As mentioned before, it’s also a good idea to track your competitors to see how visible your brand is in comparison, and to ascertain your share of voice. With any luck, if your campaign is a success, you should see your share increase.

When setting your goals, be specific but realistic. Have percentage increases in mind that you’d like to achieve. Although it’s always good to aim high, don’t set yourself up for frustration or disappointment by setting yourself an unreasonable goal (i.e. don’t aim for the same number of mentions as Justin Bieber if, say, your business is a local florist).

What are they talking about in their conversations?

So, you’ve seen an increase in conversation about your brand and your share of voice has increased: fantastic. However, you need to look into what that conversation is before you can truly understand the impact of your campaign.

Remember, the numbers aren’t everything. For example, what if that increased conversation is negative as with GoCompare?

Understanding what people are talking about can help you understand why your campaign was successful, what didn’t work quite so well and what resonated with your audience.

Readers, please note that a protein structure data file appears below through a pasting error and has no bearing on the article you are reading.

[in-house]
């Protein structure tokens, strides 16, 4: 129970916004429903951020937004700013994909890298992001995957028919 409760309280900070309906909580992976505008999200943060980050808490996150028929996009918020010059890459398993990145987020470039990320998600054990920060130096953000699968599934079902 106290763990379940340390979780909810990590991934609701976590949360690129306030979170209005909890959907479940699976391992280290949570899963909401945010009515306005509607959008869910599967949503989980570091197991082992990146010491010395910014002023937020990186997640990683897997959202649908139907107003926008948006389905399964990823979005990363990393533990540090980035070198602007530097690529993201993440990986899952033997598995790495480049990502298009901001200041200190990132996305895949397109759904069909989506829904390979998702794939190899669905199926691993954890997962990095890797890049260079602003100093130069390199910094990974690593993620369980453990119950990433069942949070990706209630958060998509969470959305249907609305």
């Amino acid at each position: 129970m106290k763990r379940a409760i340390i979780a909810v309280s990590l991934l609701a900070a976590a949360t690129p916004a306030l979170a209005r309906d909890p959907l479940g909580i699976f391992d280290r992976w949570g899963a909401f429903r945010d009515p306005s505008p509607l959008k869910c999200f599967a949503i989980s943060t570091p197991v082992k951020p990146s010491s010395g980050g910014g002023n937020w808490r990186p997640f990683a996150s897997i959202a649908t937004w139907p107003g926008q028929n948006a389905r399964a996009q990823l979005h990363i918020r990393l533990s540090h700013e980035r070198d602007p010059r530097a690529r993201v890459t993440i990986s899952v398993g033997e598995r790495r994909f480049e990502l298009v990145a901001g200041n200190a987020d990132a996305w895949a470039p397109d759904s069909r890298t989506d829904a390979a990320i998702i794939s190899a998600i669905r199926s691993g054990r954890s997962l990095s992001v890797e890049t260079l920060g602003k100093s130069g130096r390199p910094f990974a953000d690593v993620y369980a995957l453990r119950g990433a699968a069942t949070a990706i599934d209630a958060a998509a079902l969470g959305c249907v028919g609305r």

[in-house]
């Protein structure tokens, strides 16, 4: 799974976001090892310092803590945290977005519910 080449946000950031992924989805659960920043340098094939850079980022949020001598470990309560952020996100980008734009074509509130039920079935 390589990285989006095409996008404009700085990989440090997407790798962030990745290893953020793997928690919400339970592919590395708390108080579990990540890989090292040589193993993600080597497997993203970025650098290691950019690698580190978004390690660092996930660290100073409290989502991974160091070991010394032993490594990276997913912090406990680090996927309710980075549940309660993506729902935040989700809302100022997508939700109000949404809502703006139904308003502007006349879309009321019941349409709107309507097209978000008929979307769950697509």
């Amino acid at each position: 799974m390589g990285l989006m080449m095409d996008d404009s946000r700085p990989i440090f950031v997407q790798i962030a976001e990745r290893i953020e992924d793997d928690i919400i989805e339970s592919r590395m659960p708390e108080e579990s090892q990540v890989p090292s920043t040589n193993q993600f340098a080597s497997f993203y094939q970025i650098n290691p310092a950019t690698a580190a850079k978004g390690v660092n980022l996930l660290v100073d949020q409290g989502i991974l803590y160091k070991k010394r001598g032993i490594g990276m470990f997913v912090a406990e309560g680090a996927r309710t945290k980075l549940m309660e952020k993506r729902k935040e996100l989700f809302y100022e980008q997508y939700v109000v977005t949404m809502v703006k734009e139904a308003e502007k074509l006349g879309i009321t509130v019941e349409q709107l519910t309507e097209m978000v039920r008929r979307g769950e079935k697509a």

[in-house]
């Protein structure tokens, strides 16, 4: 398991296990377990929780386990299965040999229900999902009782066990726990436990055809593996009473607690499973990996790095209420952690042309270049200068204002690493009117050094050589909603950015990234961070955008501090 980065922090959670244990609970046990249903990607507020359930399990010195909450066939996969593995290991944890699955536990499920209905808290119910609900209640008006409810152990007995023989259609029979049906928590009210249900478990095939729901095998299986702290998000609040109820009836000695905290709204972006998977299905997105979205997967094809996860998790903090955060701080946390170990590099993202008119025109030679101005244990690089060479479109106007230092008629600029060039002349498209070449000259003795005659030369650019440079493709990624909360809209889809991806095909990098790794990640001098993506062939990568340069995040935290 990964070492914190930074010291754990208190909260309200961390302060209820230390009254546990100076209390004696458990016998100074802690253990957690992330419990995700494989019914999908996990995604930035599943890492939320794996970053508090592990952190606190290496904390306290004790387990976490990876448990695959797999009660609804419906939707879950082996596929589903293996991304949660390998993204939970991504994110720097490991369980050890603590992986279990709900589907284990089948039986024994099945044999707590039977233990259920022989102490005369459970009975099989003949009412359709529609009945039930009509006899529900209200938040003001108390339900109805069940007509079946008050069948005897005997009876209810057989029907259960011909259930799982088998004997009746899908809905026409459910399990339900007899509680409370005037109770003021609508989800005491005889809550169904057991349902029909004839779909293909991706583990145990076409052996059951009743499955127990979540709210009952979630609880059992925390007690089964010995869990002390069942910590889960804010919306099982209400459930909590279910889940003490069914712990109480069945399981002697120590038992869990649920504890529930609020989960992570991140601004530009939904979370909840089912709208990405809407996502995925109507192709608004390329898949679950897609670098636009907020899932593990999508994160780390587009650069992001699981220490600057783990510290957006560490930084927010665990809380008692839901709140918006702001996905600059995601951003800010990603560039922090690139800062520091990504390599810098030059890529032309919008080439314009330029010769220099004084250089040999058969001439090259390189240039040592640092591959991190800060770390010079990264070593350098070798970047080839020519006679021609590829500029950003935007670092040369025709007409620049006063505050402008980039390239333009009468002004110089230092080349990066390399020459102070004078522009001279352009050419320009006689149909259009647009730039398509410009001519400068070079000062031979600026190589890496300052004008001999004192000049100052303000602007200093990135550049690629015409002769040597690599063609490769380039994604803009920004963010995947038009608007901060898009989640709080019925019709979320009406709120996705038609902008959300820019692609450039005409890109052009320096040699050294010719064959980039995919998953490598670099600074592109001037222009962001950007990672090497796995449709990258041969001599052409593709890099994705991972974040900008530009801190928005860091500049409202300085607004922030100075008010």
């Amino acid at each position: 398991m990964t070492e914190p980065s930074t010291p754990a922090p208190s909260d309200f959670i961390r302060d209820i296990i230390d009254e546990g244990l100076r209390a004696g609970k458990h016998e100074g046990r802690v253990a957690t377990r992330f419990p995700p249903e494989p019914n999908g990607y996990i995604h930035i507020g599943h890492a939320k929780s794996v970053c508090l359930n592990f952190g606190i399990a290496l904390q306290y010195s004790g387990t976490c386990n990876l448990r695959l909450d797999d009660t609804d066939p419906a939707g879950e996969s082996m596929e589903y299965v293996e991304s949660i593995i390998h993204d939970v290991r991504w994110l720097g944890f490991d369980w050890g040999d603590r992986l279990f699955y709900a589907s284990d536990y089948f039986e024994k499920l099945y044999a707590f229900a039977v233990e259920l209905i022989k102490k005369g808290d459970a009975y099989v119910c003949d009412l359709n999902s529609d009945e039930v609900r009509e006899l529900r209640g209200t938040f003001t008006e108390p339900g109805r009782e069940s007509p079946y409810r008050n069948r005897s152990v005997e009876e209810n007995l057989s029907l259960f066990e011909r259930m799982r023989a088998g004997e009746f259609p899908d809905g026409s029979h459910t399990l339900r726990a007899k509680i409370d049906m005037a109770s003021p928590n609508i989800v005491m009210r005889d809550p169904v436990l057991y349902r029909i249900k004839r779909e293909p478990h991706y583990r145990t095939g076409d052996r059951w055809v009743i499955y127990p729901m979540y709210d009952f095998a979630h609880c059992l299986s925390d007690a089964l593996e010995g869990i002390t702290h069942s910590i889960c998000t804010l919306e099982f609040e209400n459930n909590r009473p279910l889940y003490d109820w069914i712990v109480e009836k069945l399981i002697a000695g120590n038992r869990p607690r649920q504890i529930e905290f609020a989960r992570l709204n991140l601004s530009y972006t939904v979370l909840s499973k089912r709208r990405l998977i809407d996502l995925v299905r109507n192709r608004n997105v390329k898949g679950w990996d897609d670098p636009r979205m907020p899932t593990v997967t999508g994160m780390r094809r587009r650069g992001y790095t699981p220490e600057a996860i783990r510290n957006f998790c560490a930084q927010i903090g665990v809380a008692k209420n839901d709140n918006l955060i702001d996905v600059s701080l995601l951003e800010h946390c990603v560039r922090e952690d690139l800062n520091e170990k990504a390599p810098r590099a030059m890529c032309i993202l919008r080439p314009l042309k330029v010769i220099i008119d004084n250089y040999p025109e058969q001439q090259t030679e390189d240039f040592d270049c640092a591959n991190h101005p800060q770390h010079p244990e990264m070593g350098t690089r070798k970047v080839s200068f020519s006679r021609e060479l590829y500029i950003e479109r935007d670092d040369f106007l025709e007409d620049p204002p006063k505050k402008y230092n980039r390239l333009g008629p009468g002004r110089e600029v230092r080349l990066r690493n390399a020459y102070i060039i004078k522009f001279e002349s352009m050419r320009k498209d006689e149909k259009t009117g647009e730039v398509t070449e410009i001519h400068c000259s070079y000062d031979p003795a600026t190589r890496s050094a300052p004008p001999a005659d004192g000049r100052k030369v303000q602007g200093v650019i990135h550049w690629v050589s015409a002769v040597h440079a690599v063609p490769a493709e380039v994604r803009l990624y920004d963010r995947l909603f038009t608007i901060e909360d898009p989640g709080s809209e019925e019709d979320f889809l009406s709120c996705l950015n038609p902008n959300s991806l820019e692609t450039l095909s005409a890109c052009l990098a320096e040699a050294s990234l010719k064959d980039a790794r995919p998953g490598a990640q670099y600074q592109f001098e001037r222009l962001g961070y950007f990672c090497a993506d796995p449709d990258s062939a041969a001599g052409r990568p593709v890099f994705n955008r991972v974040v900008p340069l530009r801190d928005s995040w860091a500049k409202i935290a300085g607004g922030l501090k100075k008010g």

Look into the conversation you have found and consider:

  • Is the conversation generally positive or negative?
  • What is it focusing on? Are there any common themes?
  • Are different topics appearing from before?
  • Are people focusing on what you wanted them to focus on?
  • Why has the volume of conversation increased?
    • Is it because an influencer mentioned you?
    • Or because people have seen and shared an ad/piece of content?

You might want to explore if, how and why those things have changed over time.

If the volume of conversation is too large for you to possibly read it all, then use sampling techniques (400 mentions is the magic number to achieve 95% accuracy) to manage the workload.

Where is conversation taking place?

As well as what people are talking about, it’s important to know where they are discussing your brand, and why.

Look into where the conversation is taking place – are people tweeting, or are they looking for more than 140 characters to discuss the brand, and are therefore flocking to forums? And if so, why? Has this changed since the start of the campaign? If these are negative things, complaints, should you be taking direct action by responding to help perform effective customer service? Can you find and cultivate gushing bloggers into brand advocates?

Most good monitoring tools will allow you to chart mentions by page type, so you can quickly and easily see where conversation is taking place.

Which social media monitoring tool to use?

Social media monitoring tools can be pricey, but there are plenty of free/lower cost social media monitoring options available. For those looking for an enterprise solution, the WebLiquid report gives a valuable overview of the major players in the sector (Alterian SM2, Brandwatch,  MutualMind, Radian6 and Synthesio) and evaluates each tools’ strengths and weaknesses.

A longer list of tools to suit a wider range of budgets can be found in ‘The Guide To 88 Social Media & Monitoring Tools’ by ViralBlog.